We ride the metro to my friends' place now for dinner. [My sister is invited as well -- my Warsaw friends were like family to me once and perhaps they still are. My real family -- sister, daughter, granddaughter, partner -- is always of concern to them and it is always welcome.]  I reflected how, in the end, my warm feelings toward the apartment come not only from the sunshine that pours into the rooms, but also from knowing that this spot survived a tumultuous period of war and reconstruction and now, more recently, it proudly holds its own in Warsaw's complicated real estate market.

On a more practical level, I love that at the side of the entrance, there is retail space that has been taken over, I'm told, by someone who wants to put a restaurant-cafe-bar at the ground level. Talk about having a neighborhood bistro right at your doorstep!

And now we come to the social part of the evening. I wont spend many words on it. My friend is a great cook and so the food is fantastic... (Here: a fish pate on arugula for starters.)


In a corner, a female subset reflects on the difficulties of the year gone by. It was a great year for me, but a terrible year for some of the others. There is a lot to talk about.


Someone finds a laptop and these guys examine photos of my new apartment.


Below,  a photo of our whole group. Oh, there are a handful of others who are missing, but these guys are the essentials. They are my closest and beloved Warsaw friends.


It's terrible to watch the clock tick down the hours. My flight back home leaves at 6 and so by 4 a.m., I'll have to leave for the airport. I haven't had a decent night's sleep since I left Madison on Wednesday. And yet we stay and talk until someone realizes that her dog needs to be let out and so we slowly allow the evening to come to an end.

I return to my sister's and use the remaining hours of the night to draw up lists of things that need to be done with respect to the apartment. It's not a short list. We talk about what should happen when. We talk about where I can buy a bed -- the one essential piece of furniture before I can stay there. And I catch up with email, with blogging, with packing, with reaching Ed back home and making up additional lists of things to do after reviewing the apartment purchase with him.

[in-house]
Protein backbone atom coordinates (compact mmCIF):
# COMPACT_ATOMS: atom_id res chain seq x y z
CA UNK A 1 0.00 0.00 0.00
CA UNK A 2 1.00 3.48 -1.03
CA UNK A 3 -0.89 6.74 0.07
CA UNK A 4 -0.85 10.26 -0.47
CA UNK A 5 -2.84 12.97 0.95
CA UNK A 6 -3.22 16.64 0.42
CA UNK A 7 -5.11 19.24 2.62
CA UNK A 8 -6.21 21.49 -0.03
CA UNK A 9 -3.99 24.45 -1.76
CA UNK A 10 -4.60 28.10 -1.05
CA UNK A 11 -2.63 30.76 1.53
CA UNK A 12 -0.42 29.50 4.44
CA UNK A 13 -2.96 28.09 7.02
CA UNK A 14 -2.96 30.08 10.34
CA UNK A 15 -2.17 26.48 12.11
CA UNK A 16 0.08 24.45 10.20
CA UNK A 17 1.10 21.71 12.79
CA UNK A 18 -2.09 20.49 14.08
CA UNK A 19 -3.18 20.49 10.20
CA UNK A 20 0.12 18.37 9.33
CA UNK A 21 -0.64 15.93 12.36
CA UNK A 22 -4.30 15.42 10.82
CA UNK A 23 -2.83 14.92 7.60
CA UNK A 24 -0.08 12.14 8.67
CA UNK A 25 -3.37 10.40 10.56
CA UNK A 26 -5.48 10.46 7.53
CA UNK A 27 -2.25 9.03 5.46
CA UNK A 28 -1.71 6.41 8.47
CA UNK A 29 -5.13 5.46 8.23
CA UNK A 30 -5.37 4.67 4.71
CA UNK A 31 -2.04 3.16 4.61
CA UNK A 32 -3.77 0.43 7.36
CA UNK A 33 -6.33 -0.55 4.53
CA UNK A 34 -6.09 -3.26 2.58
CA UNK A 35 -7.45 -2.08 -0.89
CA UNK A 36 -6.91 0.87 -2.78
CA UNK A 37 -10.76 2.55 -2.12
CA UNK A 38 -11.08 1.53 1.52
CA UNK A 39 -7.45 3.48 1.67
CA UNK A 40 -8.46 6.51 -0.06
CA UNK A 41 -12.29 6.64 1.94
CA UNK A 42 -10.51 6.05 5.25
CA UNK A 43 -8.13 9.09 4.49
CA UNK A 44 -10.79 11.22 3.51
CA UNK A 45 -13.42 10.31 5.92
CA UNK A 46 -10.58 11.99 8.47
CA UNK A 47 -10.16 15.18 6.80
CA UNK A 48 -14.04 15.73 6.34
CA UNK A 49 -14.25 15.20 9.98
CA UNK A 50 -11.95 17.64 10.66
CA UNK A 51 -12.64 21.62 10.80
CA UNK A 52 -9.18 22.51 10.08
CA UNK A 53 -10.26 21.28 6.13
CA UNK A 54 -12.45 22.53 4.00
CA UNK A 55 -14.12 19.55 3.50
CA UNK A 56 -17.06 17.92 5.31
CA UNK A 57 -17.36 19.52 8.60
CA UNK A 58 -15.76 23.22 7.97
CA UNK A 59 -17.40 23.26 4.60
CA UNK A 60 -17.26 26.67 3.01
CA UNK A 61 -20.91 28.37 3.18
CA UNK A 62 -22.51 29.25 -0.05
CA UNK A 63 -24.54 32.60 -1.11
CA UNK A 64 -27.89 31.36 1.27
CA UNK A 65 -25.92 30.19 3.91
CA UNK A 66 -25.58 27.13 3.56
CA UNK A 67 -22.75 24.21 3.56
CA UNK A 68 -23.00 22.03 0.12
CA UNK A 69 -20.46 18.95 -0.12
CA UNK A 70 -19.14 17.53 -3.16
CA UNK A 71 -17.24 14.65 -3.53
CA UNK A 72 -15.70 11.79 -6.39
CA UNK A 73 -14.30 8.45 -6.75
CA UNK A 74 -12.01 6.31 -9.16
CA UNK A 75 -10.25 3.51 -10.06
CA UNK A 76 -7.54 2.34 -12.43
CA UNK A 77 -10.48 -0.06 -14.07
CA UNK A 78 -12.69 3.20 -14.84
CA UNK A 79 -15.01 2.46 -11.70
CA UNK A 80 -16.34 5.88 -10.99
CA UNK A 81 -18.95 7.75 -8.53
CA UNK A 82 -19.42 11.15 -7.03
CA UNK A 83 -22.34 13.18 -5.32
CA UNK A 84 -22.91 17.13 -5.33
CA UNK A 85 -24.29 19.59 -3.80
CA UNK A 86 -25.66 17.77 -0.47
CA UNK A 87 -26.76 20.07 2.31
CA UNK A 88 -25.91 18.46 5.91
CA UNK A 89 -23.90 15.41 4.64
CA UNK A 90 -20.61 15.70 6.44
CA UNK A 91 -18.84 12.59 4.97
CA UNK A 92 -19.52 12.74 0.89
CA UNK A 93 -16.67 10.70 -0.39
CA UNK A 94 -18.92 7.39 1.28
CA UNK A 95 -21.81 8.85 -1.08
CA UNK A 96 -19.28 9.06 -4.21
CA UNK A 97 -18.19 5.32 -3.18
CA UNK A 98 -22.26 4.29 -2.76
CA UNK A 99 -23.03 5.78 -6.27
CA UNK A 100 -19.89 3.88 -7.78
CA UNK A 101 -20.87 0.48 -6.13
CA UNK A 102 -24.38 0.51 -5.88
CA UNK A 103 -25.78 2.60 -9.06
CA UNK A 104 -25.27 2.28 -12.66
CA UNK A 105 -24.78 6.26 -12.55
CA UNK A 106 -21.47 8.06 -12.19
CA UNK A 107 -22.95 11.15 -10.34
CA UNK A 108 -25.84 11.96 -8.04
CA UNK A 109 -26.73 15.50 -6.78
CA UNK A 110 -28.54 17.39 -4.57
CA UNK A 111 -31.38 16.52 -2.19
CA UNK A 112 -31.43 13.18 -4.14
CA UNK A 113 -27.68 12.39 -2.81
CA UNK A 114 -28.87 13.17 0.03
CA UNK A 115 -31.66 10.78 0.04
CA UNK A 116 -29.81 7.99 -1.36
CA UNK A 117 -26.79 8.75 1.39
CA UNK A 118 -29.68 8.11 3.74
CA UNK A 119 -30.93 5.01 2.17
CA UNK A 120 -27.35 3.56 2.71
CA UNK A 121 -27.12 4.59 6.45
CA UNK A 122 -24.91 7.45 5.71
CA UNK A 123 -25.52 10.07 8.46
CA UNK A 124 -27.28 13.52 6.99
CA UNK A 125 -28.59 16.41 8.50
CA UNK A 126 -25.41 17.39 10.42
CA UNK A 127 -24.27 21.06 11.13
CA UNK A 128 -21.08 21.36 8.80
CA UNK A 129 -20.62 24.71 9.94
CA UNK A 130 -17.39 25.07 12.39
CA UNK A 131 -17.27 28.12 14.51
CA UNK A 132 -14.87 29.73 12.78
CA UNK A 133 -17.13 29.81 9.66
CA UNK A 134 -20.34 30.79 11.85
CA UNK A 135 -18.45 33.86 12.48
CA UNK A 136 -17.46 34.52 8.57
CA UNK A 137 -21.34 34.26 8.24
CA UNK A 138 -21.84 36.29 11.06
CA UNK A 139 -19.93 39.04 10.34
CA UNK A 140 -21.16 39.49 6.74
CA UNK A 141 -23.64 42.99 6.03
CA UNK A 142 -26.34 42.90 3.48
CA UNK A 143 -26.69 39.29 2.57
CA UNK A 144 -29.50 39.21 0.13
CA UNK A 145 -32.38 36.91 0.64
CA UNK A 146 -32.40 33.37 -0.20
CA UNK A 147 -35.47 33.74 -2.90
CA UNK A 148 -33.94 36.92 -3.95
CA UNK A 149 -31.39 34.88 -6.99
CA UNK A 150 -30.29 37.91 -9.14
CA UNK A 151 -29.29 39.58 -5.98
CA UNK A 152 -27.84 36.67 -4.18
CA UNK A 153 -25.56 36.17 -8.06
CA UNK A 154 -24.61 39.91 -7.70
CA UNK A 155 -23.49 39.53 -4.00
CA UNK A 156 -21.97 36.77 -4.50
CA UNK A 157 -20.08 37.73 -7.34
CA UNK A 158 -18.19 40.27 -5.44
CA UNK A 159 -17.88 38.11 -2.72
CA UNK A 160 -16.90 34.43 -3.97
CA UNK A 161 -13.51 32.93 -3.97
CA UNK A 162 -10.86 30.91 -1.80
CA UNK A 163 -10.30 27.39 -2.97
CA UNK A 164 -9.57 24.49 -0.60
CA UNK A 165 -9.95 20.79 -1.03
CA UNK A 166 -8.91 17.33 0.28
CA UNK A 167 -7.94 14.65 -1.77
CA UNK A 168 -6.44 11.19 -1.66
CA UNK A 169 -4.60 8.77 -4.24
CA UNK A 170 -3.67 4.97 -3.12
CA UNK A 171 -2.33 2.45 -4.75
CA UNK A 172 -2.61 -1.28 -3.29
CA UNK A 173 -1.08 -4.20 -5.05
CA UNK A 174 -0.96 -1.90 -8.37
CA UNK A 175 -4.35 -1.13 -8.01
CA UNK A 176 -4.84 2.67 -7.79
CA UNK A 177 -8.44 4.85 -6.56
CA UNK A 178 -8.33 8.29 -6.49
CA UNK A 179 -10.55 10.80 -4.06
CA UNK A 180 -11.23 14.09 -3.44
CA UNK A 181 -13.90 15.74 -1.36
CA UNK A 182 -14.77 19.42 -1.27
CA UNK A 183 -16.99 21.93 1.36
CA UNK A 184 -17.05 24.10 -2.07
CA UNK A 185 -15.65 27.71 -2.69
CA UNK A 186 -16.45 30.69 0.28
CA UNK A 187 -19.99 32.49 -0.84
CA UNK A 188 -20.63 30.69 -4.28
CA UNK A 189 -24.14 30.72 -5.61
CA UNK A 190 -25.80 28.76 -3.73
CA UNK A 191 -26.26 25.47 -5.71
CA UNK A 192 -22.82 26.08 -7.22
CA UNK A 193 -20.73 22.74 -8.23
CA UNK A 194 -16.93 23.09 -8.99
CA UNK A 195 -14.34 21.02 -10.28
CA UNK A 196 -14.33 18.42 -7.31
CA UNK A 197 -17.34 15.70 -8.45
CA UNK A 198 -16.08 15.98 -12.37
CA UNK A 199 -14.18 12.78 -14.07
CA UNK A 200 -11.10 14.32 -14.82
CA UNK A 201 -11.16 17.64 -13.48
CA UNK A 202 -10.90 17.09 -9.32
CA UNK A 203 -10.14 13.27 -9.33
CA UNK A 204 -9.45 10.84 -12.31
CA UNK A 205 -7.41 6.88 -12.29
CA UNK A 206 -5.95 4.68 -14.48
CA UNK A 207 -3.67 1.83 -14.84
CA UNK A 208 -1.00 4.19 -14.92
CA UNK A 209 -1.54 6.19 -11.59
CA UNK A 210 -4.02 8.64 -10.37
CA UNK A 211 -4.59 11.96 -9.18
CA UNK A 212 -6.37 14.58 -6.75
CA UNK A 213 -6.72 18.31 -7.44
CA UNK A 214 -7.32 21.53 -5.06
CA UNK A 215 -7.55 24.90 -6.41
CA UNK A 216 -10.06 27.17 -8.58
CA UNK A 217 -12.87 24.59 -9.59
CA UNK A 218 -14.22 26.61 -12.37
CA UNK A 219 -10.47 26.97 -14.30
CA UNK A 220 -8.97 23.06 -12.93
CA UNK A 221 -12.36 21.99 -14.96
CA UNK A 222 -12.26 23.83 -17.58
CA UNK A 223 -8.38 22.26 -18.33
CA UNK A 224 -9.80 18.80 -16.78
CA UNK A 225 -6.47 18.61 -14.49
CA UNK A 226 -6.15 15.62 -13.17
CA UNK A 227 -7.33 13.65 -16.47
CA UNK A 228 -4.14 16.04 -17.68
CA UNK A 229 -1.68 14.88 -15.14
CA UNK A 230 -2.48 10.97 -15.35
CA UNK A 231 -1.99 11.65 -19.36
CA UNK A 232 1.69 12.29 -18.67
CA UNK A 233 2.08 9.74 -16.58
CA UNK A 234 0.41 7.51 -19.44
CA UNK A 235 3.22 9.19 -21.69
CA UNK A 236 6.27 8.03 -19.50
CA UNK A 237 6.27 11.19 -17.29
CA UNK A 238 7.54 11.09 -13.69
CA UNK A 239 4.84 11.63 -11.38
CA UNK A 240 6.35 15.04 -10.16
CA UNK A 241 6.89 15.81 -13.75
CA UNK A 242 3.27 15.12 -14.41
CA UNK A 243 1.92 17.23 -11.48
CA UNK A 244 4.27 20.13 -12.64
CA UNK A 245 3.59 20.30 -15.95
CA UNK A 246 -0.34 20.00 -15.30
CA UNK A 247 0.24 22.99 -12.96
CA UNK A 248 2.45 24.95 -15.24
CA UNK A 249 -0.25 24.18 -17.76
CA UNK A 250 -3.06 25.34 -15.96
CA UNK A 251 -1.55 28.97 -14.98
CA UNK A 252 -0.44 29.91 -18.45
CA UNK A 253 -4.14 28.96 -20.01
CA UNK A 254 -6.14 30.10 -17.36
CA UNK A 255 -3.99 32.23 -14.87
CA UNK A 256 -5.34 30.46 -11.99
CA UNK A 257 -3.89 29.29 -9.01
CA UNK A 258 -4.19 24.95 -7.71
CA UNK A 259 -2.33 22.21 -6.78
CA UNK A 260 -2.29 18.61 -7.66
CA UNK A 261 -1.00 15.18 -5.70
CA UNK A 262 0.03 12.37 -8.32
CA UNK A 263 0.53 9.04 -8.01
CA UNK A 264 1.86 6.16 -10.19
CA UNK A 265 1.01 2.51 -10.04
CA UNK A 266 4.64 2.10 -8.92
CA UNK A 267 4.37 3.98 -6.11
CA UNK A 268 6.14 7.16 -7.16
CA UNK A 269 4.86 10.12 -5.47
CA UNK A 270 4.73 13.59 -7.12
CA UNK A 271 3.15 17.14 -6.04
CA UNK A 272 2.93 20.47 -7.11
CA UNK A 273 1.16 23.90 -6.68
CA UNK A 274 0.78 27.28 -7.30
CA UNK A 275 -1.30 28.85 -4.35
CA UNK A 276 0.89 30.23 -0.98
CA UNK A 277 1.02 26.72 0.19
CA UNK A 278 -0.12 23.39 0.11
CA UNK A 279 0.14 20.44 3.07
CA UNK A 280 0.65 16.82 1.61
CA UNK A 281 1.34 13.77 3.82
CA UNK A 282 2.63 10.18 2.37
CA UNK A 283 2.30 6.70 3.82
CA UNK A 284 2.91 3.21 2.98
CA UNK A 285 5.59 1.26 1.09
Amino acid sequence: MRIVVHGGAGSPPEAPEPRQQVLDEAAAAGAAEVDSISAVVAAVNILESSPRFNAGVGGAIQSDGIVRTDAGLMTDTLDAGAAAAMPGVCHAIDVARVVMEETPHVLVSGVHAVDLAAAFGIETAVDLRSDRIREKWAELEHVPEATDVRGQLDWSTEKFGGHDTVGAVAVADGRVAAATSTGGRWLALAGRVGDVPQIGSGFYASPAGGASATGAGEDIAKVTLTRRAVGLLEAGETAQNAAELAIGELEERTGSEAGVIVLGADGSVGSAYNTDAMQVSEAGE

By the time I'm done, it's pretty much time for me to leave.

The taxi takes me to the airport, I catch the flight to Amsterdam. I eat my breakfast at the airport. Same one as last time! I relax. I am counting on sleeping on the plane. I am absolutely exhausted.

The Amsterdam layover is long, but I'm okay with that. I stretch out and having done all that needs to be done, I surf the Net.

It strikes me that I could look at how the Airbnb unit fared -- remember, the apartment I am buying was, for the past year, hosting paid guests.

I read the reviews. 4.5 stars out of 5. You think that's good? I'm not at all convinced. AirBnB reviews are, for whatever reason, terribly inflated. I read on. There are dozens of reviews. For once I dont care about the ones that grouse about the occasional lack of neatness. But I do care about the ones that talk about the flooded shower. Again and again.  About the scars -- nicks, cracks, unhinged that, broken that -- which come from a hard use.

Have I been lied to? About the active co-op? About the restoration itself? About the quality of workmanship? In the end, what's true and what's fiction?

I call my sister and tell her to call the deal off.

I'm back to agonizing in a state of no sleep and not insignificant time pressures over the virtues of primarily residential versus primarily commercial neighborhoods. Over beautiful interiors as opposed to beautiful neighborhoods.

I get on the plane from Amsterdam to Detroit in a daze. My real estate venture has blown up in my face. I am such a bad capitalist.

Detroit now. A five hour layover. Soon I'll be boarding for Madison where the air is as cold as its been this year. Ed will be waiting in the car. I'll exhale once more.

But I'll leave you with another Warsaw winter photo -- from yesterday's walk in the park. Decisions about apartments are insignificant as compared to the beauty of that walk through Lazienki and the prospect of many more such walks in the years to come. One must remember that.